“I didn’t make decisions on short-term appointments” – Granger

first_imgIn light of questions being raised behind the rationale of Government’s move to appoint two short-term Judges at the Court of Appeal, President David Granger has declared that the decision was not his.“I don’t run the Judiciary; I simply obey the constitutional requirement for me to appoint the persons recommended by the Judicial Service Commission. So that question could be properly addressed to the Chancellor of the Judiciary, I don’t make those choices,” he told reporters when asked about the short-term appointments.The current shortage of Judges at the Guyana Court of Appeal has led Government to appoint two short-term acting Judges to work on reducing the backlog of cases at Guyana’s highest court.University of West Indies (UWI) Lecturer, Dr Christopher Arif Bulkan, and Senior Counsel Rafiq Turnhan Khan were recently appointed as acting Justices of Appeal. Both of their appointments are temporary and will only last six months.Legal Affairs Minister Basil Williams had explained that the Constitution does provide for the appointment of acting Justices of Appeal.Dr Bulkan, who is the nephew of Communities Minister Ronald Bulkan, had told reporters that he will be working with all stakeholders to address the backlog of cases, which currently plagues the judicial system.Having worked at the Director of Public Prosecutions (DPP) Chambers and being a Magistrate here, Dr Bulkan believes he would be able to make some headway in clearing up the backlog within his short tenure.Khan, on the other hand, told reporters that he brings vast experience in civil procedures.“When you come out of the Private Sector and come onto the bench, I think you bring a different perspective, not saying it’s a better perspective but you get wider views of complex legal problems and you have different experiences and it helps to widen the scope and vision of the decision you initially give,” he noted.As these steps are taken to clear up the backlogged cases, Chief Justice acting, Roxane George, last week disclosed that the number of those cases in both the High and Appeal Courts has been reduced by more than half.She explained that the High Court is now operating under a system known as the Civil Procedures Rules, which was introduced on February 6, 2017. As such, she added that cases filed before that date are being classified as ‘old rules’ matters.The Chief Justice noted that “there are a number of them that we call live matters in the sense that they are matters that will go to trial unless the parties agree to settle but we also have a number of matters that will not be going to trial. Under the old High Court rules, a Judge must adjudicate to formally complete them.” She informed that there are approximately 1500 matters before the Court that require trials or a full hearing, the remaining, from estimation, will have to be passed through the court for them to be formally closed.During last year, 2063 fixed date applications were filed and 1452 completed. Additionally, 440 Statement of Claim matters were filed of which 54 were completed. Thus far, for 2018, 214 fixed date applications were filed with 95 completed; and 37 Statement of Claim matters filed and four completed.Meanwhile, Acting Chancellor of Judiciary, Justice Yonette Cummings-Edwards said since assuming office about a year ago, there have been three sets of case management or consideration and dismissal matters in the Court of Appeal.The case management exercise, she noted, was intended to determine which of the matters would go forward, following which they were gazetted, notices sent to the lawyers and litigants, publications issued in the newspapers and sittings held.According to the acting Chancellor, “simultaneously we are doing the old matters as well as we are doing current matters and to my mind, that is a good strategy for dealing with the backlog and at the same time not create a backlog, hence the need for more Judges in the Court of Appeal to continue that initiative.” (Vahnu Manikchand)last_img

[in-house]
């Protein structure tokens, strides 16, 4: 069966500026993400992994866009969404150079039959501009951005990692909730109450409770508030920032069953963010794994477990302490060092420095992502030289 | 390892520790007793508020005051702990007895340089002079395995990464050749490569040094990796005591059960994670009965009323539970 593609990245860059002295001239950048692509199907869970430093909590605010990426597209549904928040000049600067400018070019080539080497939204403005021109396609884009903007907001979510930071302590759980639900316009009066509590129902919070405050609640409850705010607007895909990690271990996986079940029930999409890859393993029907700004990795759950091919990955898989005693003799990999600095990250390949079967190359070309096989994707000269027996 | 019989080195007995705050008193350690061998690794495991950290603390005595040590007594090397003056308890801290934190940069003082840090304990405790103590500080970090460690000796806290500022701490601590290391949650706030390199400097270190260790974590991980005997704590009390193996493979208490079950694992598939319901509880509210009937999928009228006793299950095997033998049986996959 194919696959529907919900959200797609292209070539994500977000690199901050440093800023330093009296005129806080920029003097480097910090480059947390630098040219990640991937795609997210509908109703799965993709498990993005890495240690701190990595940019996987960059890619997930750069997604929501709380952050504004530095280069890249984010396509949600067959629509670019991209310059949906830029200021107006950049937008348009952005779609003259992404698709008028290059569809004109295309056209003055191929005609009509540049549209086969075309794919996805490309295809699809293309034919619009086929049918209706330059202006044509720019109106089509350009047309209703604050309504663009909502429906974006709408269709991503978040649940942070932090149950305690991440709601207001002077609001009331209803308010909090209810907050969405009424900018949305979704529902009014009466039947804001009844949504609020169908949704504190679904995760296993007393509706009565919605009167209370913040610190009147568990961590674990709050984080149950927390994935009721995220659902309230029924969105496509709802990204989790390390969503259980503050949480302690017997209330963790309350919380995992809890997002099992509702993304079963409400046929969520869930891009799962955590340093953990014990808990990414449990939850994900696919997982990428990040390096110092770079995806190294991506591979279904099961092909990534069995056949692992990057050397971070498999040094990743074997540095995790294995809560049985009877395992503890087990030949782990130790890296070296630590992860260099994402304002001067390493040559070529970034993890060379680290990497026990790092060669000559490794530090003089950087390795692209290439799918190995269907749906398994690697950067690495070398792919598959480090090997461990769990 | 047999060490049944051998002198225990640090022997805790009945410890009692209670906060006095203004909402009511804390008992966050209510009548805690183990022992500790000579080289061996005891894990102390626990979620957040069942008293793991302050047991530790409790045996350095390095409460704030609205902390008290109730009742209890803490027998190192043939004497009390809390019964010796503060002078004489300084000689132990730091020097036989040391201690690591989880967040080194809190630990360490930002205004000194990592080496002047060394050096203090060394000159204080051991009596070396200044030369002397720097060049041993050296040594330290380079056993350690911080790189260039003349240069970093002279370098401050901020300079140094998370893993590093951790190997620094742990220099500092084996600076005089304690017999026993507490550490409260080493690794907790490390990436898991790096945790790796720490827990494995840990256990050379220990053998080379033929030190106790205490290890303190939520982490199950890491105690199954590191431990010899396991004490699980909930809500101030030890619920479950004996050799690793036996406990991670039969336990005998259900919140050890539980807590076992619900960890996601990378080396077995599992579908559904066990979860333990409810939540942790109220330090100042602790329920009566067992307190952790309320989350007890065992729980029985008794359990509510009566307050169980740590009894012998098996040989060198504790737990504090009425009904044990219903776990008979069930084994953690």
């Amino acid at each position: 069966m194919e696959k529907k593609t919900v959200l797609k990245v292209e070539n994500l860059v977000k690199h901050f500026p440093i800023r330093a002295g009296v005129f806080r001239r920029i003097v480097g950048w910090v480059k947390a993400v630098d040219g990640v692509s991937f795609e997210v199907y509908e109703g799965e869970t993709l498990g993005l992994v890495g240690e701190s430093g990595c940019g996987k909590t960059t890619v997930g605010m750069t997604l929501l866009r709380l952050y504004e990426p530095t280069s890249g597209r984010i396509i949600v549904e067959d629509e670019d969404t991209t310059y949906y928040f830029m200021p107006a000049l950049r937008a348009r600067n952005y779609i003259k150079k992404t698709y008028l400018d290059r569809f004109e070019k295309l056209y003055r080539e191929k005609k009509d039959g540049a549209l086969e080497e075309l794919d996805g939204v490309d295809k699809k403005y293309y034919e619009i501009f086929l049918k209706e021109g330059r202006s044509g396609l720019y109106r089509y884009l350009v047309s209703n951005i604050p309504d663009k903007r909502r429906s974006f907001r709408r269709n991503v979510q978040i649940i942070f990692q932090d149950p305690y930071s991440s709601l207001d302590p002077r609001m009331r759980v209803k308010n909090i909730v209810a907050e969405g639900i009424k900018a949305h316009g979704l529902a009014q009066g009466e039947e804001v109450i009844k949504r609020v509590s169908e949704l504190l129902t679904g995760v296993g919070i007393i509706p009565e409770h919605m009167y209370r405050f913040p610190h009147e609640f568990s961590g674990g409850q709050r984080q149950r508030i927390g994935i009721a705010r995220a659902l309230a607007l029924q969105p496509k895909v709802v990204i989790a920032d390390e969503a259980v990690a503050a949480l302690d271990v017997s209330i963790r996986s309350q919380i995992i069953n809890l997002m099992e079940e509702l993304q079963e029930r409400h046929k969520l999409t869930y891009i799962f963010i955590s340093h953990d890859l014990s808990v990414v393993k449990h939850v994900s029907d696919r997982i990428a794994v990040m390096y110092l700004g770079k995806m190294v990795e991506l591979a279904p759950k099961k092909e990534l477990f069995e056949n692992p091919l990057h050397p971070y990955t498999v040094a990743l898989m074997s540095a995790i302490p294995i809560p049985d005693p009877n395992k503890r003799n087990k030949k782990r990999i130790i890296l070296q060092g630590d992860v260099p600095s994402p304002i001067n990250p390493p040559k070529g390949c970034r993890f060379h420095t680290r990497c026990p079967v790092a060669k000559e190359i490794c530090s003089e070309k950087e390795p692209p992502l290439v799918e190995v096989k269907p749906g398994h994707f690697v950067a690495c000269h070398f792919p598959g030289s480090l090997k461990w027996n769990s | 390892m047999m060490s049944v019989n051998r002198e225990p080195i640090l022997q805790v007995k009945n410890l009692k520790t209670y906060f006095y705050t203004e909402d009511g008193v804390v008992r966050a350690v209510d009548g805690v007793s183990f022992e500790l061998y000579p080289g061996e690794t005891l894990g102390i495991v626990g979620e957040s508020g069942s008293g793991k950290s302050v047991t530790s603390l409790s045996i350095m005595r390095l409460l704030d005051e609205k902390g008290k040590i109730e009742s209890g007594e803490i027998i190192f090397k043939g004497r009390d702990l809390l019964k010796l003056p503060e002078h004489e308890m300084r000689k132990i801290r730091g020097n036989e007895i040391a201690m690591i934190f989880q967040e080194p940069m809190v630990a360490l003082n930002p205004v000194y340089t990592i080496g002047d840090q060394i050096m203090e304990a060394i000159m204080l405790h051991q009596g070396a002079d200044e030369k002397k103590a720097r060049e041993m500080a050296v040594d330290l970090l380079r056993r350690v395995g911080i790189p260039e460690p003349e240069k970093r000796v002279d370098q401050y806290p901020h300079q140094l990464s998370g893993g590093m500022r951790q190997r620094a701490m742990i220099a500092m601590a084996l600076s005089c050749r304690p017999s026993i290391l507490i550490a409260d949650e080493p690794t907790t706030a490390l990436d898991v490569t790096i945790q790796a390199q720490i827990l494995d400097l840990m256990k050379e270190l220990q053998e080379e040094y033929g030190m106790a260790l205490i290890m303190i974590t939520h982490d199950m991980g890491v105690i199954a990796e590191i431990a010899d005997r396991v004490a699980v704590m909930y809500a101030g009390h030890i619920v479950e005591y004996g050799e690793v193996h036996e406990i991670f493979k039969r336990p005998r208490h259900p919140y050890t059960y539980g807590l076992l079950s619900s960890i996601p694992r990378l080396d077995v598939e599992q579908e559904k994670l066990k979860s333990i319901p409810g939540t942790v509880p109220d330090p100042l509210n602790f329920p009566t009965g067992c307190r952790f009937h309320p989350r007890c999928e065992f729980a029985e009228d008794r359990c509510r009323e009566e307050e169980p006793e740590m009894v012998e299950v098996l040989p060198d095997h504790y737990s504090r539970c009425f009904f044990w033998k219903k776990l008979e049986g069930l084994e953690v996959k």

Related Post

Be the first to comment

Leave a Reply

Your email address will not be published.


*